My younger son is almost exactly one year older than Madeleine was when she disappeared. He's still a baby, really: just learning to read and write, can't tie his shoelaces or brush his teeth without (patient) adult assistance, he still sneaks in bed beside me for cuddles most nights, he still makes a raucous scene when he doesn't get his own way, and he still, at the age of almost five, sometimes sucks a dummy. (Yes, i know I should have made him go cold turkey years ago). He is inexhaustible, over-excitable, stubborn, impatient, boisterous, funny, fearless and affectionate, with a gorgeously expressive face peppered with freckles, and a wild mop of beautiful bright copper hair that he refuses to have cut (he doesn't even like me combing it). He can recite "where the wild things are" off by heart, complete with adorable actions.
I think I probably don't need to add: I love him. With every fibre of my body and soul, I love that quirky little boy.
I don't need to add it because I've conveyed my love for him in my description of him. I don't even need to be particularly gushing with my compliments (because oh yes, he sure can be a little sh*t, too, sometimes).
A mother's love transcends words of course; it's just there, ever-present, like oxygen and sunlight. You don't even need to be a parent yourself to discern that palpable, unmistakable, unfakeable love, love that is limitless and instinctive and vital, the love every ordinary mother (or father) feels for their child because they are literally incapable of feeling anything more or anything less. You can sense it just by watching them interact together, or detect it in the parent's eyes and tone of voice when they are talking about their child. It's an emotion that supersedes and eclipses everything else.
Above, I wrote just one paragraph describing my son, and yet that one paragraph conveys a more authentic and vivid idea of the kind of child he is than the 400+ pages of Kate McCann's 'madeleine' book manages to convey about its eponymous tragic protagonist. That's because the protagonist of 'madeleine' isn't, in fact, Madeleine at all, with either a big 'M' or a little 'm'. It's all about her mummy, all in capitals. And her daddy, the heroic co-star; and the unassailable virtuousness and blamelessness of both.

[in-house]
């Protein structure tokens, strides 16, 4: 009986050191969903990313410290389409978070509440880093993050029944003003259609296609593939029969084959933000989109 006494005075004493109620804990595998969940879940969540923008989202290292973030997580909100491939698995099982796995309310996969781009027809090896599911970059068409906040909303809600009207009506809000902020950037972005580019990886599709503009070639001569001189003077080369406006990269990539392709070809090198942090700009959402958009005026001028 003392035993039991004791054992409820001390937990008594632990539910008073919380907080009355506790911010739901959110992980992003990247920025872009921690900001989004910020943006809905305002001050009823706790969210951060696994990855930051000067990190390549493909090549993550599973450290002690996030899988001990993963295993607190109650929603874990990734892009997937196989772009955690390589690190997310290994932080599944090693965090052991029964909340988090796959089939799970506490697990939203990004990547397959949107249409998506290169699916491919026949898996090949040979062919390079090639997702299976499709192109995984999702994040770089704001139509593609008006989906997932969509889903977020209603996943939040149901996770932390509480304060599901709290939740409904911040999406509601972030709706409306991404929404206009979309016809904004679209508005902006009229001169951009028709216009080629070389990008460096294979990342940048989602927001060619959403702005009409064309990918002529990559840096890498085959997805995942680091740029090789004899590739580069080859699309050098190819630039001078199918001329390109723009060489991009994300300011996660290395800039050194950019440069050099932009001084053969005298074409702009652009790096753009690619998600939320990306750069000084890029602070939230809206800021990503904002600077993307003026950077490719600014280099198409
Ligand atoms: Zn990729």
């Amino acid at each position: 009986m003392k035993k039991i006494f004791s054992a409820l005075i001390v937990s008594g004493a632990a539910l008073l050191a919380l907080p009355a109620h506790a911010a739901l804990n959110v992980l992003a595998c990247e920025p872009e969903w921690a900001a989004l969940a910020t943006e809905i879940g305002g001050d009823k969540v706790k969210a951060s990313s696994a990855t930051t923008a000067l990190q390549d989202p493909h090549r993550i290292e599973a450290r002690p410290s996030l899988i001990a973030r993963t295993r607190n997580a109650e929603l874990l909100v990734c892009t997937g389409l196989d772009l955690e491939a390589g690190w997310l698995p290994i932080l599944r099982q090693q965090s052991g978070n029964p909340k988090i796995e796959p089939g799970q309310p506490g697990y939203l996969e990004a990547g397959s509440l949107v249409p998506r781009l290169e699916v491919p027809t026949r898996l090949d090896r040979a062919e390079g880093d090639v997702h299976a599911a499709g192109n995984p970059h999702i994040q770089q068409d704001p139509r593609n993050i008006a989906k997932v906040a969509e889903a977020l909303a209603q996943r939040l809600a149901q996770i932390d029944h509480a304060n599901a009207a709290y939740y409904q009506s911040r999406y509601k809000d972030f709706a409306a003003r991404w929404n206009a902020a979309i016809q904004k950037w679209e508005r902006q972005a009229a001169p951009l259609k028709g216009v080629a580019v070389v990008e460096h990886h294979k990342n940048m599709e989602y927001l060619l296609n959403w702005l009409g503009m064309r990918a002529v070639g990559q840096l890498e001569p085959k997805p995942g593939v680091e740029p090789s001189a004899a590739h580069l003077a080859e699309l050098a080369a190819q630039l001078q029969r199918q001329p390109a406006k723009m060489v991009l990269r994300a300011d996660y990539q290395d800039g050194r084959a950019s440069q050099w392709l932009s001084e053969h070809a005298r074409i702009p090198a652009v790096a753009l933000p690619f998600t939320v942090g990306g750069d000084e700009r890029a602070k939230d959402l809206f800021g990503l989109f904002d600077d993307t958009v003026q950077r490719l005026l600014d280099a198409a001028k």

Can you imagine losing your firstborn child - whether through death or abduction - and writing a book about them but actually making it all about you? Your feelings. Your life, your opinions, your fears, your achievements, your obsessions, your strengths and admirable resilience against adversity. Your worthiness.
Can you imagine losing your child and just a month later being greeted by a sea of placards and posters with your child's face...
...and SMILING? Standing beside your husband, looking out at hundreds of children who have never even met you or the daughter you've lost, but there they all are, showing they care, holding up pictures of her... and yet both of you... the devastated desperate parents... you're both just... smiling, beaming. How is that even possible? How??
Just a few weeks later, mere months after losing your child, a beautiful three year old, your precious and yearned-for firstborn, could you... stand beside your husband, holding up a T-shirt depicting the face of your child, a T-shirt that is just one sample of mass-produced thousands for an online merchandise store... could you stand and smile unabashedly for a promotional snapshot?
, still apparently no closer to finding your lost beloved child or knowing her fate, can you imagine holding an age progression picture of her in front of a camera crew without your knees buckling helplessly beneath you and your face contorting with unbearable, wretched sorrow?
Can you imagine posing stoically for that photo, over and over again, with flawless hair and makeup, while your husband barely contains his smirk beside you? Your own face not giving away even a flicker of emotion, not the slightest suggestion of puffy eyes or anxiety or insomnia. How is that possible, if you love like a mother does?
All of the above is my opinion only and represents the main reason, as a mother, I can never, ever believe Kate McCann, and nor should anyone reasonably expect me to.